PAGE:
Anytime you have a concern about a young person’s actions or behaviors, be proactive.
First and foremost, talk with the child. Seek professional help, if necessary. The following are warning signs to be on the lookout for.
Suicide Threats: Either Direct or Indirect - People who talk about suicide, threaten suicide, or call suicide crisis lines are 30 times more likely than average to kill themselves. Take suicide threats seriously.
Previous Suicide Attempts - One out of three suicide deaths is not the individual’s first attempt. The risk for completing suicide is more than 100 times greater during the first year after an attempt. Take any instance of deliberate self-harm seriously.
Preoccupation with Death or Suicide - Be on the lookout for essays, poems, or other writings about death, as well as artwork depicting death.
Onset of Depression
- Sudden, abrupt changes in personality
- Expressions of hopelessness and despair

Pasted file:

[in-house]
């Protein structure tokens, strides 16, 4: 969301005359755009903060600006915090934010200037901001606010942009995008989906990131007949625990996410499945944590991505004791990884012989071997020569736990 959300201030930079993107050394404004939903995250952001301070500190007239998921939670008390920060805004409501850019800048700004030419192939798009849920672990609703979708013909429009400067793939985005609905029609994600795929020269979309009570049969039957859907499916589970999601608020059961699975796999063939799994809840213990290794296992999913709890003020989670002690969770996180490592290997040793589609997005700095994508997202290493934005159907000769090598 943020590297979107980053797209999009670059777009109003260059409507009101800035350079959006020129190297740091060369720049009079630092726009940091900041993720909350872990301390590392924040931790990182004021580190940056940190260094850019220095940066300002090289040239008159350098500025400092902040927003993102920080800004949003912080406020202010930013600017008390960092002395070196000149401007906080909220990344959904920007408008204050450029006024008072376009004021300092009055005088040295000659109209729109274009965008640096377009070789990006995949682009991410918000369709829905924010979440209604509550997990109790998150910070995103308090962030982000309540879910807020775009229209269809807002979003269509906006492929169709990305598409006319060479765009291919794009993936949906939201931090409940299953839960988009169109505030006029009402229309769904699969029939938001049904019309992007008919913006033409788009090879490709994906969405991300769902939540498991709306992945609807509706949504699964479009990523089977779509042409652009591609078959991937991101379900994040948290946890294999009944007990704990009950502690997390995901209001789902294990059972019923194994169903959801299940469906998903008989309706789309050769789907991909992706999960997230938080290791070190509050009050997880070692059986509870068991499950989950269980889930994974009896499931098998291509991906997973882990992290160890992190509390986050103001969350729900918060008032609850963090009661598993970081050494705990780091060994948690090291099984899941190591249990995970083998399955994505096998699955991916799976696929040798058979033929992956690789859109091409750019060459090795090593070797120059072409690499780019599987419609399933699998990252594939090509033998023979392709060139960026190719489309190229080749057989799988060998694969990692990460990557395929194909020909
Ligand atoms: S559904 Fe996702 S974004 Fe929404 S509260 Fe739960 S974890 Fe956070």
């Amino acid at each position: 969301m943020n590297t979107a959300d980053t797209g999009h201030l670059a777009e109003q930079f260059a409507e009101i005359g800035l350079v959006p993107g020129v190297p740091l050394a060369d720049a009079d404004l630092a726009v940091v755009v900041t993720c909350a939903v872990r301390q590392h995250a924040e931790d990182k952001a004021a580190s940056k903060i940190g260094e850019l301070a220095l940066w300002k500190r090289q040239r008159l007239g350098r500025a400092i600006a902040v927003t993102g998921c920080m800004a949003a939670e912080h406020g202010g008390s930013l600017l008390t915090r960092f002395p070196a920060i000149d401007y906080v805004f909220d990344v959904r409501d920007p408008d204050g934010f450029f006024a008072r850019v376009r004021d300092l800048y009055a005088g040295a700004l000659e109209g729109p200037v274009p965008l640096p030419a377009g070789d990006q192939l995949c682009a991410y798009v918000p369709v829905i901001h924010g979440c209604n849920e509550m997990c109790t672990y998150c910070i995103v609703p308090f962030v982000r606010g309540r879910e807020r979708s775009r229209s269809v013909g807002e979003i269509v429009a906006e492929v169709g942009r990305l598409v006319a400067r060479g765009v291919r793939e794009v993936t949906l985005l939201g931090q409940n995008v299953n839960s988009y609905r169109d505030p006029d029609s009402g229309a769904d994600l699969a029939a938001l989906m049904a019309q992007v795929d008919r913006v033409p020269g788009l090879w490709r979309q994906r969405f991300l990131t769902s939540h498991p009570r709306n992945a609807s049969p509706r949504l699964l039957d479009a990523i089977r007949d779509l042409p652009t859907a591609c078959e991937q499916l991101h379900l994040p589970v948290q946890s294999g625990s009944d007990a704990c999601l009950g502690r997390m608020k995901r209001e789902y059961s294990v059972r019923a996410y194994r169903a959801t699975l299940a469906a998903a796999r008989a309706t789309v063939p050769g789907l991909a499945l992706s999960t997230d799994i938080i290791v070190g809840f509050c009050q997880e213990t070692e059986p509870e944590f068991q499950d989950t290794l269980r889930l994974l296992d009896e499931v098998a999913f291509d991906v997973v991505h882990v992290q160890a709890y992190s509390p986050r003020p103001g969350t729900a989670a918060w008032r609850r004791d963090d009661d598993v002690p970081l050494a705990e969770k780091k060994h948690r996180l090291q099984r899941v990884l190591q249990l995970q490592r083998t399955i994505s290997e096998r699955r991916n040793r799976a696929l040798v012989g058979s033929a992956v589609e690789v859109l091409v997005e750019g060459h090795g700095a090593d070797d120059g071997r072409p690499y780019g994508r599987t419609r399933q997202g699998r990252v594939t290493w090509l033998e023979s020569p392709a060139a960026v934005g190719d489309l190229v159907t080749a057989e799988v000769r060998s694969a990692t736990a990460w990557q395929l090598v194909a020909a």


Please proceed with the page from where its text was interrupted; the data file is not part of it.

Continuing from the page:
- Declining grades and school performance
- Lack of interest in activities once enjoyed
- Increased irritability and aggressiveness
- Withdrawal from family, friends, and relationships
- Lack of hygiene or changes in eating/sleeping habits
Making Final Arrangements
- Giving away prized or favorite possessions
- Putting their affairs in order
- Saying good-bye to family and friends
- Making funeral arrangements
- Experiencing a recent loss: a loved one, relationship, job, etc.
- Increased use or abuse of alcohol or drugs
- Recent separation or divorce of parents
- Feelings of loneliness or abandonment
- Feelings of shame, guilt, humiliation, or rejection
- Taking excessive risks, being reckless
- In real or serious trouble, especially for the first time
- Problems staying focused or paying attention.
If you or someone you love is struggling with depression or thinking about suicide, get help now. The National Suicide Prevention Lifeline, 1-800-273-TALK (8255), is a free resource that is available 24 hours a day for anyone who is in suicidal crisis or emotional distress. The Crisis Text Line is a free 24/7 text line where trained crisis counselors support individuals in crisis. Text “Jason” to 741741 to speak with a compassionate, trained Crisis Counselor. Confidential support 24/7, for free.
The Jason Foundation is dedicated to the awareness and prevention of youth suicide through educational programs that equip youth, parents, educators, and the community with the tools and resources to identify and assist at-risk youth. Visit www.jasonfoundation.com to learn more about youth suicide, the warning signs, and how you can help make a difference.